|Sometimes a debut author hits gold and when they do, I often feel bad for them. I mean, after all, the pressure is on to continue to write good stories with good characters and entertaining plot lines. For Vicky Dreiling, I can tell you the pressure is on. Her first novel, How to Marry A Duke, hit gold.
Tristan Gatewick, the Duke of Shelbourne is thrity-one years old and finally ready to search for a bride. He inherited his title years ago, but refused to marry for money, despite the fact that his father had built up amazing debts and almost brought the family to ruin. Tristan worked hard and played hard too. He had some amazing affairs with widows while he worked to build up the family fortunes. But he did it while protecting his mother and his sister Julianne from scandal.
Tristan’s father had not really cared about scandal. He openly flaunted his mistresses in front of his mother and died in an accident with everyone knowing his problems. He has vowed to never bring scandal to the family and because of that, he has strict requirements in a wife. His mother doesn’t like his requirements, so Tristan has engaged a “matchmaker” to assist him.
The woman is Tessa Mansfield, a miss of twenty six who considers herself on the shelf. Tessa is a woman of independent means thanks to her deceased uncle and one who has no family. She was orphaned and raised by her uncle, giving her the chance to own property and actually manage that property. She serves as companions to young women and has helped make a number of successful matches. Tessa has reasons for her spinsterhood and is determined to live her life on the fringe of the ton with no marriage in her future. She was surprised when the Duke approached her but was intrigued and excited by the opportunity to display her skills, possibly setting up others who would pay her for her assistance. But the Duke also throws her for a curve with his list of requirements.
These requirements include a woman of over twenty-one, noble birth, unmarried and virtuous, with skills like planning social events and managing servants. Other pluses include an intelligent mind, sound judgment with controlled emotions and oh, yes, someone the Duke would want in his bed. And the Duke promises that for the woman, she will receive his affection and his promise of fidelity along with safety and security.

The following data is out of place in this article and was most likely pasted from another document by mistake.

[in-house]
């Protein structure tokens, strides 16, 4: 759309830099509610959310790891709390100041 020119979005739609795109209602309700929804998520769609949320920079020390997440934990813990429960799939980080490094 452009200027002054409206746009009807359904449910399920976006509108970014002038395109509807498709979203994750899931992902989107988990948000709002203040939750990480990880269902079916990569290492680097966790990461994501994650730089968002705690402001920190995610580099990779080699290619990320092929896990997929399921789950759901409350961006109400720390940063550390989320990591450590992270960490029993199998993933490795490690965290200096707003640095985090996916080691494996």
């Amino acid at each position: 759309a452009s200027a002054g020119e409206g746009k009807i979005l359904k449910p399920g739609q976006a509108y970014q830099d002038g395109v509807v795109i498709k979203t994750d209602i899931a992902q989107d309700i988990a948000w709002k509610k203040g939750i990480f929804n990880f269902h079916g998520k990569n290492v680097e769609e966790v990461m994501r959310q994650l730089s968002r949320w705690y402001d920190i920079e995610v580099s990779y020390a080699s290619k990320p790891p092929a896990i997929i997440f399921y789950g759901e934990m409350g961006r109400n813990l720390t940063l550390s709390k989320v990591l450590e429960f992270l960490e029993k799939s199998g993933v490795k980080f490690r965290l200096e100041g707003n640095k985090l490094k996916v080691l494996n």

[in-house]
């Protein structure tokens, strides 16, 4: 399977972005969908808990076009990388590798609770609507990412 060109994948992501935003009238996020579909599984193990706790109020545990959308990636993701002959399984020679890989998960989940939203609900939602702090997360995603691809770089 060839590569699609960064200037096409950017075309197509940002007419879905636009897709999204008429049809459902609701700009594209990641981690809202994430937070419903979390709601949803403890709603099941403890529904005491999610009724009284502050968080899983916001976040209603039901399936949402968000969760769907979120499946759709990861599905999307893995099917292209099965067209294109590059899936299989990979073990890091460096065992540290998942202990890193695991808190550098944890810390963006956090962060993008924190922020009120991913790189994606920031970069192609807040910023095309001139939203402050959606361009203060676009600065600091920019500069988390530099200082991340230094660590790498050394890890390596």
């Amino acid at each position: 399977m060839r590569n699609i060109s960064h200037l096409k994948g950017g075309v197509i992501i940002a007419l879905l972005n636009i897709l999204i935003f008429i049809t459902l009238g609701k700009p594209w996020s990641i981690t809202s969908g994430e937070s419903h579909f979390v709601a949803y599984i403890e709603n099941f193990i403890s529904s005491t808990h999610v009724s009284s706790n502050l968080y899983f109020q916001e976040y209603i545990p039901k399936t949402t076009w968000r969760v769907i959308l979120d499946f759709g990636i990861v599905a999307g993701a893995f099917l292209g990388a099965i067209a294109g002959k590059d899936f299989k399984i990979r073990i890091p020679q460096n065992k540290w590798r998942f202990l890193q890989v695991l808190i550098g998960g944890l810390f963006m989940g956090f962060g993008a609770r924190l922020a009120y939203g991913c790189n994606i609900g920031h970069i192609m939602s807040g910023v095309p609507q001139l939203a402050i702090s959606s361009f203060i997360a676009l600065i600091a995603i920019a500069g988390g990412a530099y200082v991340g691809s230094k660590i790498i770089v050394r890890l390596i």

Tessa agrees, despite some misgivings. She feels a spark with the Duke and if truth were told, the Duke chose her due to his attraction to her. She picks 24 eligible women for his consideration. They enter into a “contest” – almost similar to the Bachelor TV show, with the exception of rose ceremonies. Complications arise, of course, due to their mutual attraction and the fact that Tristan is really not interested in any of the girls. He and Tessa find that they like each other, they both feel physical attraction and they establish a firm friendship too. When Tessa’s past comes back to haunt her and she fears her secrets will be revealed, things get very interesting.
This is a wonderful story with characters who were rich in depth. Tessa is lively, engaging and very modern, yet she understands the requirements for woman of her day to marry. Rather than admit her mistakes, she shut herself off from the opportunity. Tristan is a bit of a rake, but has conditioned himself to avoid scandal. He is almost too stubborn, but the author keeps him from being too stuffy. His mother, a woman who he could never fully understand, is the mechanism the author uses to keep him honest. Theirs was a relationship that developed as the novel went on and added to the richness of the tale.
Even the brides to be and Tristan’s friends had depth. His sister is delightful and I look forward to her story. The only character that wasn’t developed well was the villain. There was never any real explanation for his meanness, other than that he was just that way. While he added to the plot, his motivations were not the best part of the story.
This story came close to a keeper. Vicky Dreiling is definitely an author I want to read more of. If she bears up under the pressure, she will some become a reader favorite. How to Marry a Duke is a great start to her career.